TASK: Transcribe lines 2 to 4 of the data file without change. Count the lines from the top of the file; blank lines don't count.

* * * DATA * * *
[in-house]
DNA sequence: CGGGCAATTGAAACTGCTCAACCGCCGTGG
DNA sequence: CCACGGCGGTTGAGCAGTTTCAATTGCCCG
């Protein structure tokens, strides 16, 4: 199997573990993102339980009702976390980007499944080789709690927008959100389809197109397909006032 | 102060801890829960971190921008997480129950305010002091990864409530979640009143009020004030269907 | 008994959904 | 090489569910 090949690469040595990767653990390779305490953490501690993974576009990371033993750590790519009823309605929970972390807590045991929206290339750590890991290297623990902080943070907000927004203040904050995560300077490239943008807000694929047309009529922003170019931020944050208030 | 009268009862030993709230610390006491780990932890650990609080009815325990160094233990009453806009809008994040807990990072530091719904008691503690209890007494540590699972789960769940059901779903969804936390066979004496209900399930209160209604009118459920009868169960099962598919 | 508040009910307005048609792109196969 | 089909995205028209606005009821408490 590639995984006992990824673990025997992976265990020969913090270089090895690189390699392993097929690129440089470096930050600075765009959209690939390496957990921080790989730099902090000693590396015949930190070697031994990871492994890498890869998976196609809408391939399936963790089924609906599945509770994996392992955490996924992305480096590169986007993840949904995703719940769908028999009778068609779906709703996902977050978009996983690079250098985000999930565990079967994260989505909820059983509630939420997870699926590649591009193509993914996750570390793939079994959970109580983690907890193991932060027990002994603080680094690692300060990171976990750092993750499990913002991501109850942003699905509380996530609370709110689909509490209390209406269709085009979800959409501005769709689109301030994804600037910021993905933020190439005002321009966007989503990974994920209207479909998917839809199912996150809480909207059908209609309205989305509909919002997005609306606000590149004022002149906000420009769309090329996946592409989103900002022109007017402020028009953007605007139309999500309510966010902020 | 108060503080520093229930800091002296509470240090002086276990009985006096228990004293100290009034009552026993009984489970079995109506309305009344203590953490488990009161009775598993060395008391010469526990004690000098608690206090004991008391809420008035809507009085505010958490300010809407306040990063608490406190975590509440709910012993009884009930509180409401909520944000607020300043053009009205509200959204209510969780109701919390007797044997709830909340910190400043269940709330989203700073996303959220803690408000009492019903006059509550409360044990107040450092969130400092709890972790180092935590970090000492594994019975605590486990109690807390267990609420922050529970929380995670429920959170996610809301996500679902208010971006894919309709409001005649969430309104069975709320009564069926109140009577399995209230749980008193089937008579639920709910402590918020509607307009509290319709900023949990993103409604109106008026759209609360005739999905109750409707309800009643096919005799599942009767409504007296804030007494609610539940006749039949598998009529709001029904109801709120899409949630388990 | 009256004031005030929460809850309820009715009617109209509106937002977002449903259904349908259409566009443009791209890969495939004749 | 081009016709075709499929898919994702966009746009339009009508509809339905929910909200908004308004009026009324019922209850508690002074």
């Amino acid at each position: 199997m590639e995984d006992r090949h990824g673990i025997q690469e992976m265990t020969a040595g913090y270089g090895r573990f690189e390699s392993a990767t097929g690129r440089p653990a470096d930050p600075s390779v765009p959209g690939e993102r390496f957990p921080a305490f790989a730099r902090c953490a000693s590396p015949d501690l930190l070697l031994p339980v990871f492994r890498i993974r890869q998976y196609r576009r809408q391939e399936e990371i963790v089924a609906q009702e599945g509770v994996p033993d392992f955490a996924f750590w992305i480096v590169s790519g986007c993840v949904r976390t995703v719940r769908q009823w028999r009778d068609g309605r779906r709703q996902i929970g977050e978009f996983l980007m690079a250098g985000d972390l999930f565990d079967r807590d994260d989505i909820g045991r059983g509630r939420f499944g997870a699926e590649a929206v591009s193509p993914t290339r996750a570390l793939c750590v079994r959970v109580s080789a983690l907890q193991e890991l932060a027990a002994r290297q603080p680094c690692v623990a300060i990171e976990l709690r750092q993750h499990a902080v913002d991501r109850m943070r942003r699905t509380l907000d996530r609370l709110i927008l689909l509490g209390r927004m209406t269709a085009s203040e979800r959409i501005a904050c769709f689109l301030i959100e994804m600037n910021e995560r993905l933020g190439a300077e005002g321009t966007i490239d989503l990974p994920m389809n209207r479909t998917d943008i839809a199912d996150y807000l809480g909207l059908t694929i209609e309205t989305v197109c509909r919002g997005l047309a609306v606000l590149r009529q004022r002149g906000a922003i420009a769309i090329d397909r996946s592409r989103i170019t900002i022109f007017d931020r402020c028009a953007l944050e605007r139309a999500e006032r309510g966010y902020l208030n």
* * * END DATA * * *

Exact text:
DNA sequence: CGGGCAATTGAAACTGCTCAACCGCCGTGG
DNA sequence: CCACGGCGGTTGAGCAGTTTCAATTGCCCG
């Protein structure tokens, strides 16, 4: 199997573990993102339980009702976390980007499944080789709690927008959100389809197109397909006032 | 102060801890829960971190921008997480129950305010002091990864409530979640009143009020004030269907 | 008994959904 | 090489569910 090949690469040595990767653990390779305490953490501690993974576009990371033993750590790519009823309605929970972390807590045991929206290339750590890991290297623990902080943070907000927004203040904050995560300077490239943008807000694929047309009529922003170019931020944050208030 | 009268009862030993709230610390006491780990932890650990609080009815325990160094233990009453806009809008994040807990990072530091719904008691503690209890007494540590699972789960769940059901779903969804936390066979004496209900399930209160209604009118459920009868169960099962598919 | 508040009910307005048609792109196969 | 089909995205028209606005009821408490 590639995984006992990824673990025997992976265990020969913090270089090895690189390699392993097929690129440089470096930050600075765009959209690939390496957990921080790989730099902090000693590396015949930190070697031994990871492994890498890869998976196609809408391939399936963790089924609906599945509770994996392992955490996924992305480096590169986007993840949904995703719940769908028999009778068609779906709703996902977050978009996983690079250098985000999930565990079967994260989505909820059983509630939420997870699926590649591009193509993914996750570390793939079994959970109580983690907890193991932060027990002994603080680094690692300060990171976990750092993750499990913002991501109850942003699905509380996530609370709110689909509490209390209406269709085009979800959409501005769709689109301030994804600037910021993905933020190439005002321009966007989503990974994920209207479909998917839809199912996150809480909207059908209609309205989305509909919002997005609306606000590149004022002149906000420009769309090329996946592409989103900002022109007017402020028009953007605007139309999500309510966010902020 | 108060503080520093229930800091002296509470240090002086276990009985006096228990004293100290009034009552026993009984489970079995109506309305009344203590953490488990009161009775598993060395008391010469526990004690000098608690206090004991008391809420008035809507009085505010958490300010809407306040990063608490406190975590509440709910012993009884009930509180409401909520944000607020300043053009009205509200959204209510969780109701919390007797044997709830909340910190400043269940709330989203700073996303959220803690408000009492019903006059509550409360044990107040450092969130400092709890972790180092935590970090000492594994019975605590486990109690807390267990609420922050529970929380995670429920959170996610809301996500679902208010971006894919309709409001005649969430309104069975709320009564069926109140009577399995209230749980008193089937008579639920709910402590918020509607307009509290319709900023949990993103409604109106008026759209609360005739999905109750409707309800009643096919005799599942009767409504007296804030007494609610539940006749039949598998009529709001029904109801709120899409949630388990 | 009256004031005030929460809850309820009715009617109209509106937002977002449903259904349908259409566009443009791209890969495939004749 | 081009016709075709499929898919994702966009746009339009009508509809339905929910909200908004308004009026009324019922209850508690002074």